Found here. Fair warning: I dunno if Matt Bevin’s gonna pull this one out. Kentucky is one of the few places left in the South where the Democratic party still survives and the polling has been ever-so-slightly favoring Jack Conway. Guess we’ll see…
I understand Allahpundit’s concern, here:
Nominate a guy like [Ted] Cruz and he can spend the entire campaign pandering to the middle since conservatives feel 100 percent sure he’ll govern as a conservative in office. Obama benefited from the same logic on the left six years ago: He could reassure Rick Warren and evangelicals that he believed in traditional marriage with nary a peep from his progressive base because none of them thought he was serious. He was a loud and proud liberal, no matter he said in his attempt to get elected. He’d support gay marriage later even if he couldn’t support it sooner. Cruz will have that same advantage from the right. Will anyone else have it, though? Even conservative candidates like Rick Perry and Bobby Jindal, I think, might feel pressure to out-Cruz Cruz in the primaries by tacking further right than they’d prefer. I’m not sure anyone except him is above suspicion by grassroots righties.
…but he’s forgetting one important mitigating factor. There are, in fact, two ways to reassure the conservative base that Candidate X is reliable: Continue reading Who *will* we get as a nominee for 2016?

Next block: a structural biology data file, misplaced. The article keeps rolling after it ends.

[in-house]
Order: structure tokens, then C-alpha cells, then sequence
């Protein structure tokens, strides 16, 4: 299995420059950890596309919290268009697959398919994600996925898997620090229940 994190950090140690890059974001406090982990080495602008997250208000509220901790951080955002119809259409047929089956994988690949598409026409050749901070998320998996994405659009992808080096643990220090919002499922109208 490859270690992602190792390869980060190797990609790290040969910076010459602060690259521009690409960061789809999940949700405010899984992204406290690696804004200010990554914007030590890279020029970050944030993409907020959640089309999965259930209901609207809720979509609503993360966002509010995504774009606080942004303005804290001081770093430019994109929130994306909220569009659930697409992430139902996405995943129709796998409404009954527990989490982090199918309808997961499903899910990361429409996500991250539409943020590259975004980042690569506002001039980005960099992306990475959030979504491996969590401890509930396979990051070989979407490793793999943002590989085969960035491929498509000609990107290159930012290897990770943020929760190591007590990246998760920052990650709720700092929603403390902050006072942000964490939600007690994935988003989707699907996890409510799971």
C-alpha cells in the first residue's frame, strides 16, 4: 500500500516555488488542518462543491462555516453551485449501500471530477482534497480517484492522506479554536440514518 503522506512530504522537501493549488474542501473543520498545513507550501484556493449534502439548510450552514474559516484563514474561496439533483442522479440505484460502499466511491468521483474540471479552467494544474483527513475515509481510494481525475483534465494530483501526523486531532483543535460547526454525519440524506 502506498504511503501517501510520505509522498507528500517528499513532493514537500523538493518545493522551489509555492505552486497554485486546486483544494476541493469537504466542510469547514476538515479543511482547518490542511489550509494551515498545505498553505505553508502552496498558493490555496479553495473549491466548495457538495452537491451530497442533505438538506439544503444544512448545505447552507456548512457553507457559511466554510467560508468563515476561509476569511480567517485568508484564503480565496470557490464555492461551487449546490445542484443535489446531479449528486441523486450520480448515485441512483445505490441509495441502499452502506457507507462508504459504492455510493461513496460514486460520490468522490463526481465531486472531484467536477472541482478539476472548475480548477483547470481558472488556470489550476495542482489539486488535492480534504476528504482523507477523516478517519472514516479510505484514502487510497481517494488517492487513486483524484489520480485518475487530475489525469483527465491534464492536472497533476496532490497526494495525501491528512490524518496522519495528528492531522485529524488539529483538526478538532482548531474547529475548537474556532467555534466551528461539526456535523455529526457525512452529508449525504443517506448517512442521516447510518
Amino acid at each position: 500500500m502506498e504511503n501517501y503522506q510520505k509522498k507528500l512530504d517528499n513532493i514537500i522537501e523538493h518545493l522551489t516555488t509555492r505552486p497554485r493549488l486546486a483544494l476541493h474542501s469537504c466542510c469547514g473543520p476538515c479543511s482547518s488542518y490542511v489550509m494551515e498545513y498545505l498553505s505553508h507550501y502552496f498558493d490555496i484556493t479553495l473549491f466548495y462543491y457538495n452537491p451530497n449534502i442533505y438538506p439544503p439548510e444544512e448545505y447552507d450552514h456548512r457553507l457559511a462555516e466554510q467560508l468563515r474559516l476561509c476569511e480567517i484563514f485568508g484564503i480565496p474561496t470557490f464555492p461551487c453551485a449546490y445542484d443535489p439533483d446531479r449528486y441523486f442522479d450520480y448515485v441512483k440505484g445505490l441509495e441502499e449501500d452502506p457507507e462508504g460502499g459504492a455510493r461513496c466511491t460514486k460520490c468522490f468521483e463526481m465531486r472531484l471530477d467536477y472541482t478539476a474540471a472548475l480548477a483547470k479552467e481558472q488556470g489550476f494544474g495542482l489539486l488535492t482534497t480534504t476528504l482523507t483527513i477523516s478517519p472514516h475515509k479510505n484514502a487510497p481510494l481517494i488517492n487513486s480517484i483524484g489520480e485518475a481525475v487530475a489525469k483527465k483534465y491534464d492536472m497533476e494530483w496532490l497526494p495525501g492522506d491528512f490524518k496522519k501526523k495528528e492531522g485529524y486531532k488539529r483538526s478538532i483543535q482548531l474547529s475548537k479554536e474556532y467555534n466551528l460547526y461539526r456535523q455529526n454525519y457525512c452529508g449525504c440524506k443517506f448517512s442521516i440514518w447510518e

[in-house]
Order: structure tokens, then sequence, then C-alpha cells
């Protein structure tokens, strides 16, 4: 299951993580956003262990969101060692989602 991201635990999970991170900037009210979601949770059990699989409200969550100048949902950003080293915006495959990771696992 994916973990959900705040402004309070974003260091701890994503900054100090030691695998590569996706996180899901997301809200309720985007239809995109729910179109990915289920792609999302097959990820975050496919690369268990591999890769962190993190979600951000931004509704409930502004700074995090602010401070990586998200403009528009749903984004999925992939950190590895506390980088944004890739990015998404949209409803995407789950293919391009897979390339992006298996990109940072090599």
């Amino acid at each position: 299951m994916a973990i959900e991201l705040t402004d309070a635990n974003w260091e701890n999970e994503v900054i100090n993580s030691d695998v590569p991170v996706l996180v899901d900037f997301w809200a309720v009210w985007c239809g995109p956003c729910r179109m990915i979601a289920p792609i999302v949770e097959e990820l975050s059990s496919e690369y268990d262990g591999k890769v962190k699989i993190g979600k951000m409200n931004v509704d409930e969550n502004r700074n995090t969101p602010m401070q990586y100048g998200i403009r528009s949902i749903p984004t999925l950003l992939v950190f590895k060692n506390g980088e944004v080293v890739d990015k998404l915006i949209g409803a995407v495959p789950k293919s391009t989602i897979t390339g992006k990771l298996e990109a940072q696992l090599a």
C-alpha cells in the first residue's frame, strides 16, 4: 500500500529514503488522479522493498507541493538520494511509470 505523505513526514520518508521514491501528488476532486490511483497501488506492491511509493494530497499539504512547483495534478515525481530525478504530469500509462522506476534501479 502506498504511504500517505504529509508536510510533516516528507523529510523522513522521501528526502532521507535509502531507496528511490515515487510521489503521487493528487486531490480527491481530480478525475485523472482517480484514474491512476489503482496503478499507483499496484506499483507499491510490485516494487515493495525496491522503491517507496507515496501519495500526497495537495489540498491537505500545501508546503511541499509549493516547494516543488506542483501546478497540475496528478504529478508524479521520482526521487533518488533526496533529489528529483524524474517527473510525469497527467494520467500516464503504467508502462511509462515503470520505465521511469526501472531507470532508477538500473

NPR didn’t do anything too sneaky-like, here. The list is balanced: Malloy in CT & Quinn in IL for the Democrats; Corbett in PA, LePage in ME, and Scott in FL for the Republicans. It’s also pretty realistic; once you get past these guys the probabilities start going way down… with one caveat. That would be Lincoln Chafee, in RI. The guy may not even make it out of the Democratic primary alive (yup, he switched parties); and if he does Chafee’s numbers in a three-way race are awful. They’re so bad, in fact, that this might be why NPR left him off of the list: this was a list of vulnerable Governors, not dead men walking.
Or maybe it’s just that NPR has its little ways, after all. Or must have its private victories…
PS: For some reason, I was under the impression that Charlie Crist had actually declared that he was running for Governor of FL on the Democratic ticket. This has not actually happened yet, though; and I wonder why that is. And whether he’s getting a certain amount of resistance to the notion, behind the scenes.
That’s the only explanation that I can come up for this HuffPo article complaining that the Democrats are going to have between zero and one female governors in their ranks starting next January – with zero being the somewhat more likely number. Bless their hearts, but what did they expect? While Republicans will – admittedly, somewhat reluctantlly – grit their teeth and ignore a pro-choice candidate in states where the party has to take what it can get, the Democrats are getting pretty adamant that their statewide candidates not be pro-life. Particularly the female ones. Couple that with a general tendency for the Democratic party to want to reserve the good political jobs for white males and you can easily get this general result.
Personally, I think that it’s a pity that the Activist Left largely cannot conceive of a feminist also being pro-life, but it’s a sort of detached pity; after all, the end result skews in my side’s favor.